With the UFC being purchased by the Wanda group for a reported 4 billion dollars it will be interesting to see if this bodes well for ONE Championships or if this means more UFC events finding their way east.

The only thing for sure is ONE championships are making their claim to the world’s largest market with their most traditional competition, first.

Why should I be interested?

These days in professional mixed martial arts your window on top can be very small. Fighters in the UFC format, which was at one time, “Western” or Americanized before they absorbed a majority of the competing promotions, have an extremely short leash on fighters when it comes to getting second chances after losses.

The American MMA viewer is conditioned to anticipate undefeated and up and coming fighters throughout all of their events. With the retirement of Dan Henderson at the UFC 204, the days of fighters with extensive records seems to be over.

Those who are interested in combat sports, but still criticize the UFC today, often use the revolving door of talent as UFC’s biggest failing.

Your average American does not know the names of any of the UFC champions outside of Connor McGregor and feels no reason to become invested because there are so many fighters to know, since guys are constantly fading from the spotlight. Then on the other hand the only guy out their in the spotlight is the man with the biggest personality in the sport.

UFC of course would argue this is because they want to put the best fighters out their competing and they have such a long line for guys thinking its their turn at a shot, other critics say the UFC would be more popular if they used interesting characters regardless of record to get fans and hopefully new fans invested in the UFC program.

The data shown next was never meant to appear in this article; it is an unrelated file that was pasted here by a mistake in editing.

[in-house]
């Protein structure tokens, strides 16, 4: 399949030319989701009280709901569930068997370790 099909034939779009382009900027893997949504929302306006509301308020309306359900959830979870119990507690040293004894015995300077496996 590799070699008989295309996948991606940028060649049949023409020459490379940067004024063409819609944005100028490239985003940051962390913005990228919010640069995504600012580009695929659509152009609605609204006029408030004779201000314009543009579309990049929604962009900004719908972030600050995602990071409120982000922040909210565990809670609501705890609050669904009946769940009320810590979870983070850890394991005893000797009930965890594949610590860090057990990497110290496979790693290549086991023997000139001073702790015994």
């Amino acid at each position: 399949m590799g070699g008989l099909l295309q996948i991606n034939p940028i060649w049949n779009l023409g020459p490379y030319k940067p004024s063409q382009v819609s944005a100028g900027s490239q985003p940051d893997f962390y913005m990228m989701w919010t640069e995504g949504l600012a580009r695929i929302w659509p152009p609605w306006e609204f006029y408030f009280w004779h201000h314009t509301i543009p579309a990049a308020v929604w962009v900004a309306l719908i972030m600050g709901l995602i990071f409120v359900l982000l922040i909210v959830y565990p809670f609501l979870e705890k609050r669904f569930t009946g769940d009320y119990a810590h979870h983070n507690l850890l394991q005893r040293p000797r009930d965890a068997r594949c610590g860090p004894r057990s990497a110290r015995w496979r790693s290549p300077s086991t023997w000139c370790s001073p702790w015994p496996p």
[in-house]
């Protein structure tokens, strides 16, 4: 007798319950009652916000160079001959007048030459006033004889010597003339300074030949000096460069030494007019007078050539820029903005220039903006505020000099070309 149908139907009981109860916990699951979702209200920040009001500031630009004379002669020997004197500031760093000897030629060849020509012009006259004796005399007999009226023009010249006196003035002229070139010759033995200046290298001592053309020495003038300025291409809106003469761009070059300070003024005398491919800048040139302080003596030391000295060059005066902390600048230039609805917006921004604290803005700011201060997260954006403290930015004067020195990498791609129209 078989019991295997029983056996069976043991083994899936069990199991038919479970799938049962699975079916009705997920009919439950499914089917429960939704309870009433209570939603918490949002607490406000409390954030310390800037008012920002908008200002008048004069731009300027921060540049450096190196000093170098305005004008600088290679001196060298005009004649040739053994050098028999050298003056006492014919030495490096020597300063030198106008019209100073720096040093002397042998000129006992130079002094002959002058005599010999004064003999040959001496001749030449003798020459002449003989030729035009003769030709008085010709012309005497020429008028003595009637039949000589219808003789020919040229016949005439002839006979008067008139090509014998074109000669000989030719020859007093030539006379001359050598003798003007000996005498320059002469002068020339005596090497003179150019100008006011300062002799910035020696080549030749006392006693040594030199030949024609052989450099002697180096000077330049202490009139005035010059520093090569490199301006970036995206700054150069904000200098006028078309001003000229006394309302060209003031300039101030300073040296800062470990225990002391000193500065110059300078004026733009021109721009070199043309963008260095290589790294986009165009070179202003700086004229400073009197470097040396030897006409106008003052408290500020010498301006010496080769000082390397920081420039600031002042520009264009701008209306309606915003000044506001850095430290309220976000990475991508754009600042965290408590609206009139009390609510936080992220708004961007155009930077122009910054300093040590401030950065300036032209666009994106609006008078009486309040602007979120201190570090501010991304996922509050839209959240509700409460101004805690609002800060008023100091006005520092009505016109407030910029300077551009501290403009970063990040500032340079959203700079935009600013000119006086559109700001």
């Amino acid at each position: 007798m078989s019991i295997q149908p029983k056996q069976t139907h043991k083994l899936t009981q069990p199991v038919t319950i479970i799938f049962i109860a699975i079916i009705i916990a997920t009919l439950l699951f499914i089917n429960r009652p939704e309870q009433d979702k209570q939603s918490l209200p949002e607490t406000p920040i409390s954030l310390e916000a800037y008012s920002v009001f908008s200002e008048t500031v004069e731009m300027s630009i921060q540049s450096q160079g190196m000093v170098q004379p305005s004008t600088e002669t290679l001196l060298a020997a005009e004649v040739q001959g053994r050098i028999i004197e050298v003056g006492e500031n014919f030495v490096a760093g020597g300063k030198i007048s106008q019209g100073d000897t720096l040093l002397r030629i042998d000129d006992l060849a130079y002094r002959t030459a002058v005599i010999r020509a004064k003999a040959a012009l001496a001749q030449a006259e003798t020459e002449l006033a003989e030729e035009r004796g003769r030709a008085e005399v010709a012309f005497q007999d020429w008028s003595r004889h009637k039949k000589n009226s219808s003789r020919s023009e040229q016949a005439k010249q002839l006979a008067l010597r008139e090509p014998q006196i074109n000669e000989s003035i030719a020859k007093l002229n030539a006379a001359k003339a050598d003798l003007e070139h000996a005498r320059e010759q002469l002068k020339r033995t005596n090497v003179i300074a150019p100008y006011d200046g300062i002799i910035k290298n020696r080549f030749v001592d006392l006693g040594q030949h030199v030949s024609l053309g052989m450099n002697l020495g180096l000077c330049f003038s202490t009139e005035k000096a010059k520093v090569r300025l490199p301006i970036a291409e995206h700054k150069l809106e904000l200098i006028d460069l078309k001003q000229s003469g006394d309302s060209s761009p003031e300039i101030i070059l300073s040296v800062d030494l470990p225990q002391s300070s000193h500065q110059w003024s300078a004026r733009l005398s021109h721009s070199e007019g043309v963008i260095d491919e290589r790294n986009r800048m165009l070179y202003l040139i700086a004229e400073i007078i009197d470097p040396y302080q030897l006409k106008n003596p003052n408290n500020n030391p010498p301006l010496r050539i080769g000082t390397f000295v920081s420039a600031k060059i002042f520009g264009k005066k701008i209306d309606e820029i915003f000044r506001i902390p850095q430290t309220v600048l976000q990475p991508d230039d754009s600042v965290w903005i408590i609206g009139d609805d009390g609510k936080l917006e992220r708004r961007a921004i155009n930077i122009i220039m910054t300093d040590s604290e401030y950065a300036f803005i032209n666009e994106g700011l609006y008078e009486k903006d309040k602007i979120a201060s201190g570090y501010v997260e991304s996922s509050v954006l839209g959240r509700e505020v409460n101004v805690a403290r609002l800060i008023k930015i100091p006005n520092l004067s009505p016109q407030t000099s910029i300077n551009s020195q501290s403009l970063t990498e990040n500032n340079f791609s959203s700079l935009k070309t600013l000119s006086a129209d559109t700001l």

This was the original model of Japan’s own Pride Fighting Championships.

They built their shows based on men with established reputations and accomplishments in other combat arts. They built a show for the whole world, it featured fighters from over 4 Continents designed to give fans of anything in a ring something they were looking for. The Pride FC 1 show featured a kickboxing match, a predetermined fight similar to Shooto, 2 fights featuring stars from UFC and a main event featuring one of Japans most popular wrestlers Nobuhiko Takada and Rickson Gracie from the worlds most famous martial arts family.

Pride dropped the predetermined fights, finally added some time constraints and judges. However they continued their model of using UFC stars whether they won or loss mixed in with other global talent who had gotten the fans attention throughout fighting events and consistently made more money than UFC in the late 1990’s.

The interesting thing is that during UFC’s “Dark-Ages” from 1996-2001 this model for setting up fights worked for Pride and they were able to pay entertaining UFC stars, which fight fans knew globally, more to compete in Japan and built up bouts with the established stars of Pride FC.

Then when UFC was bought buy the ZUFFA company and owners and investors with an interest kicked UFC promotion into full swing and due to having more funding they finally were able to absorb Pride.

Now all of a sudden in 2007, UFC does not have any legitimate competitors in MMA and have a massive pool of talent. When the pool of talent is this large there seems to be no room to build up stories and rivalries, because all that matters are wins and losses. However, the UFC fan base has become stagnant and has no real way to attract new fans except when someone’s personality eclipses the sport. In a time when their two biggest stars Jon Jones and Brock Lesnar can not seem to pass a drug test, The UFC has to look somewhere.  If personality and storylines attract the most people and money, why should UFC wait for the stars when they could make them on their own?